February 8, 2023

Cancer-related fatigue is often a major problem for cancer patients, beginning at diagnosis, during treatment and after completing therapy. Researchers at Mayo Clinic and the North Central Cancer Treatment Group (NCCTG) recently completed a study testing methylphenidate in the treatment of cancer-related fatigue and found that, while it did not improve fatigue for a broad group of patients, the data did not rule out a benefit for those with stage III/IV cancer. Results of this NCCTG study, N05C7, will be presented on Sunday, June 6, 2010, at the American Society of Clinical Oncology annual meeting in Chicago.

We studied the use of a drug called methylphenidate which is a psychostimulant for its effects on cancer related fatigue fatigue is a very big problem for many cancer survivors and its present from the beginning of really at diagnosis all the way through it’s been documented through treatment out to 10 years post diagnosis and so it’s one of the main fatigue is one

Of the main reasons why sometimes patients can’t take certain drug combinations or have the most problems with their lives so we need to find some answers to taking care of fatigue in psychostimulants in general as a group of medications is one of the most popular things that people have looked at for cancer-related fatigue and what psychostimulants are drugs that

Actually kind of wake up or stimulate the central nervous system so the brain to produce some chemicals such as brain chemicals such as dopamine or norepinephrine that really cause a person to be alert and so we wanted to look at how it works in cancer related fatigue we studied methylphenidate a long-acting preparation of methylphenidate so it was given once a

Day and was and was to deliver drug throughout the day so it didn’t have kind of high concentrations in the blood and then low so peaks and valleys and we studied it in a very broad group of cancer survivor so people that had very early stage disease people who had late stage disease people who were on treatment and off of treatment and what we found in general for

That broad population was that it did not work any better than placebo to improve cancer-related fatigue however there was a slight trend for patients to say that they were more satisfied with the management of their fatigue if they were on the methylphenidate arm so we wanted to look at this further and did some subgroup analysis and found that the patients who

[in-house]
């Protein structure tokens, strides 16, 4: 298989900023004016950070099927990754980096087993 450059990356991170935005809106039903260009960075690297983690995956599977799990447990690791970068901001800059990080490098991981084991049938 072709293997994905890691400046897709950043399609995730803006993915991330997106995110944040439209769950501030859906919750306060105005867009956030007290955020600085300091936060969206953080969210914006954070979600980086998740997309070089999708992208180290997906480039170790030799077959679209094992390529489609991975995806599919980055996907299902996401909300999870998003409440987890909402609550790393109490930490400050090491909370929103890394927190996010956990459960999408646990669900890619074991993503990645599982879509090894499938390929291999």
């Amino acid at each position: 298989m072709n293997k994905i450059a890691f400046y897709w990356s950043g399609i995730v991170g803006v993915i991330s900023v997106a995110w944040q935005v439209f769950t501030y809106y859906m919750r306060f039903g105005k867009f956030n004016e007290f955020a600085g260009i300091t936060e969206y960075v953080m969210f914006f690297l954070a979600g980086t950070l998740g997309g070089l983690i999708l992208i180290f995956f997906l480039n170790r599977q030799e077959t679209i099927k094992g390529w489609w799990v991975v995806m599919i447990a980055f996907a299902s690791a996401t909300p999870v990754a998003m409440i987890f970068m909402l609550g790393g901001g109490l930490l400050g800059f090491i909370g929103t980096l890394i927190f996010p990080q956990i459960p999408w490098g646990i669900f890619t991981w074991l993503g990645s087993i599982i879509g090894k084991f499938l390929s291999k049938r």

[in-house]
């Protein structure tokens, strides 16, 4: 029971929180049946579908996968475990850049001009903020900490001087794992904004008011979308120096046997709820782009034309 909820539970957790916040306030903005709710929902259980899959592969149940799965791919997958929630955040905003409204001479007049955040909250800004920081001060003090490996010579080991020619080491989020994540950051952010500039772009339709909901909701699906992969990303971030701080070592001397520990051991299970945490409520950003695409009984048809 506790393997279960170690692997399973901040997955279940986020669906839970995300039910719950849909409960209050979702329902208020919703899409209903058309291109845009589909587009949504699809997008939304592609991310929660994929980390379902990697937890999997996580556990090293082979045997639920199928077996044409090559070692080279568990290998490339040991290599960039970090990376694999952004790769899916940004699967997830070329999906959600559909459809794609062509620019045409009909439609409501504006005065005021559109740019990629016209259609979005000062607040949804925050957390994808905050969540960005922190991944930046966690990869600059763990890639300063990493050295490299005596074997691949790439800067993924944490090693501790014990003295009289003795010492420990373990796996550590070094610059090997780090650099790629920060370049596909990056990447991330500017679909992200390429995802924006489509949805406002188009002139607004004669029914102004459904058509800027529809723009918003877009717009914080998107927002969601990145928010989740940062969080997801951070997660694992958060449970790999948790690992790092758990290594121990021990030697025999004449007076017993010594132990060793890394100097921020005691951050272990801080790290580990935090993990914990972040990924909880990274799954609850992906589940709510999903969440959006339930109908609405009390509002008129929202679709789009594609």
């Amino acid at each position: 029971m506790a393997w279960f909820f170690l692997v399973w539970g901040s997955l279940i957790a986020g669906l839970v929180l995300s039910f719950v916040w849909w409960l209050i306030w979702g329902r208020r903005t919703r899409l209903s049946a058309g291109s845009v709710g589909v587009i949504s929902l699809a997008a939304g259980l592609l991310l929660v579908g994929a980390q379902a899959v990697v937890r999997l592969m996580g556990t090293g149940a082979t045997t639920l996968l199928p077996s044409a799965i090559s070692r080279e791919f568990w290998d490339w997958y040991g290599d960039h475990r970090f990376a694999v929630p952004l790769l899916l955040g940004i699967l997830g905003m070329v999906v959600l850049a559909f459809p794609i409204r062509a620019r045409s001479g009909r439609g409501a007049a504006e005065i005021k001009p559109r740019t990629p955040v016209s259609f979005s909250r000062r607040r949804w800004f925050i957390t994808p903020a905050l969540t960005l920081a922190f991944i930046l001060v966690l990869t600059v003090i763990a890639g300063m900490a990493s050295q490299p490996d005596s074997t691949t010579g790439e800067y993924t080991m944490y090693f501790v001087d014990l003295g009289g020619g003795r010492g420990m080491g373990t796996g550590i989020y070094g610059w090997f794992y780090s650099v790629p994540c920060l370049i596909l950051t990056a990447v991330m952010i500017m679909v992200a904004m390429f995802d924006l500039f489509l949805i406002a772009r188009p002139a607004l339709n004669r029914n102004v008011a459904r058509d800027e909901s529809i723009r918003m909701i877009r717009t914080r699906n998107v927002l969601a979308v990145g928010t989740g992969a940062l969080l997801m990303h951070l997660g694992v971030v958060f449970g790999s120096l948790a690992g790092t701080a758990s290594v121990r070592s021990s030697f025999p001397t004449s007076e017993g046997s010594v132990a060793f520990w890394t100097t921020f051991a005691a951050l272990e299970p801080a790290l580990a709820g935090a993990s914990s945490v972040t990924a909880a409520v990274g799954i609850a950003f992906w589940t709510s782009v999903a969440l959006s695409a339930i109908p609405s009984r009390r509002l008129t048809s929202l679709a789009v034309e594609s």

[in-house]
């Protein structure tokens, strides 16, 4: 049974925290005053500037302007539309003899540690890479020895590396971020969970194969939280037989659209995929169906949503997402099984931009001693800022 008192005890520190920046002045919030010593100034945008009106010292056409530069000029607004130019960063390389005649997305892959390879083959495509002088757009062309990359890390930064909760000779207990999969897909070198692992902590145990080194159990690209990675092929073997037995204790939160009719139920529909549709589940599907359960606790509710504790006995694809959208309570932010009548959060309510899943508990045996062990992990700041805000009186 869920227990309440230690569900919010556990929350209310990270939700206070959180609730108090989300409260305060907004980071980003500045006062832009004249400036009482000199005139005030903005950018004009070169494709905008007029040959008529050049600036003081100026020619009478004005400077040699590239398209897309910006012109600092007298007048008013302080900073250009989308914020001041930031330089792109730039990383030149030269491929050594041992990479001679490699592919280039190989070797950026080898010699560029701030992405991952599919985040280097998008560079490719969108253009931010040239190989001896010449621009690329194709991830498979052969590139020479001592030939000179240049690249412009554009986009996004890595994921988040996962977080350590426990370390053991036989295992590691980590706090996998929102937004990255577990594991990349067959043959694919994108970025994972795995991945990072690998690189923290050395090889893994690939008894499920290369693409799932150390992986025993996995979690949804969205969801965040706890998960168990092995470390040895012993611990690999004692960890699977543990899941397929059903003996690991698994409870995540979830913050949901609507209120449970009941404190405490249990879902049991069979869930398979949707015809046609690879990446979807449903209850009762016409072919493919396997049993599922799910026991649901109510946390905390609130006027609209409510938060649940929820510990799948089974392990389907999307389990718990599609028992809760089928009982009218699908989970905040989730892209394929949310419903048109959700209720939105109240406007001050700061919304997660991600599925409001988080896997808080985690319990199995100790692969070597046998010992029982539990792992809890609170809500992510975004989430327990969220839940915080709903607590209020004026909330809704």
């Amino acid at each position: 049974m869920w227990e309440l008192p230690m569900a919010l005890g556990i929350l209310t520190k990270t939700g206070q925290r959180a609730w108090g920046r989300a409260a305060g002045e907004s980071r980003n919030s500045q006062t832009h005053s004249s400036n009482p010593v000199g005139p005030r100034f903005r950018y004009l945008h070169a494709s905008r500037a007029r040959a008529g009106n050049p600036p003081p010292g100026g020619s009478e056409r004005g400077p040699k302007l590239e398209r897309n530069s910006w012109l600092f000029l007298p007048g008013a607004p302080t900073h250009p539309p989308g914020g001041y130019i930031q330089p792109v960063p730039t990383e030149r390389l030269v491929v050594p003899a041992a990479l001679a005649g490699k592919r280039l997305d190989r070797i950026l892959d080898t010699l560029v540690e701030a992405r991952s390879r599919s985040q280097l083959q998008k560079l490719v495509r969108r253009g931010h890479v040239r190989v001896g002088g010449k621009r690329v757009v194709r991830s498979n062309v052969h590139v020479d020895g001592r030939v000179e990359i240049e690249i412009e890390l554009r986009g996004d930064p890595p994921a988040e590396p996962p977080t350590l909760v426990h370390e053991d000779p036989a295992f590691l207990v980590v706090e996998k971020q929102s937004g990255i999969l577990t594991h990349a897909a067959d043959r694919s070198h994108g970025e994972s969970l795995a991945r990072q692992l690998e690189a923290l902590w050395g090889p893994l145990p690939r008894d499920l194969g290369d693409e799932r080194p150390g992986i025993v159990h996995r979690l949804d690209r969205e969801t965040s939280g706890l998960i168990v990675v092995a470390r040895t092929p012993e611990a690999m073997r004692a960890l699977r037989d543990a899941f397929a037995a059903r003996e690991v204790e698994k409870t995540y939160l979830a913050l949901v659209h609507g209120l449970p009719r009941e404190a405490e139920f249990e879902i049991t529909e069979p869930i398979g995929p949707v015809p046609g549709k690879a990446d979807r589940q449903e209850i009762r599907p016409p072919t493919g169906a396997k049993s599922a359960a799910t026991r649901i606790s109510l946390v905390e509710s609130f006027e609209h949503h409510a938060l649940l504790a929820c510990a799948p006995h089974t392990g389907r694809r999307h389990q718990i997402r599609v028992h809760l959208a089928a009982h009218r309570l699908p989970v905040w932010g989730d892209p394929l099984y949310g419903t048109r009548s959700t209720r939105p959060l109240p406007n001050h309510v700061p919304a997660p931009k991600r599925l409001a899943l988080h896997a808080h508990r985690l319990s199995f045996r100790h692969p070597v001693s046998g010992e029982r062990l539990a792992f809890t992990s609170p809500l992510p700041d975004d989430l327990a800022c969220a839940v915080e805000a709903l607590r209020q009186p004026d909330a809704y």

Were diagnosed with later stage disease stage three and four actually had quite a bit of improvement over the placebo group so while this isn’t definite information to go forward on it certainly does propose a hypothesis to test further that we can look at this in more advanced cancer perhaps more severe fatigue to see if that’s the group that it might be helpful

For we’re actually looking at writing a study in advanced cancer patients to look at how we’re not sure if we’re going to study which psychostimulant we’re going to study at this time we may study a slightly different type of drug in the same class but we are looking for to write a study in exactly that population the main takeaway i believe from our research now

There has been you kind of have to put our research in the context of other studies that have been done with this particular drug and there have now been four large studies done with this drug one being ours only one of those was really positive in a broad population and the amount of impact on fatigue overall was pretty modest so the takeaway i believe is that i

Don’t think that methylphenidate in particular is a drug that is has a broad application for cancer-related fatigue but in talking with someone’s physician it may have a role for some patients and that the benefit versus the side effects need to be discussed with the provider

Transcribed from video
Mayo Clinic Study Shows Drug May Be Effective in Treating Cancer Related Fatigue in Some Patients By Mayo Clinic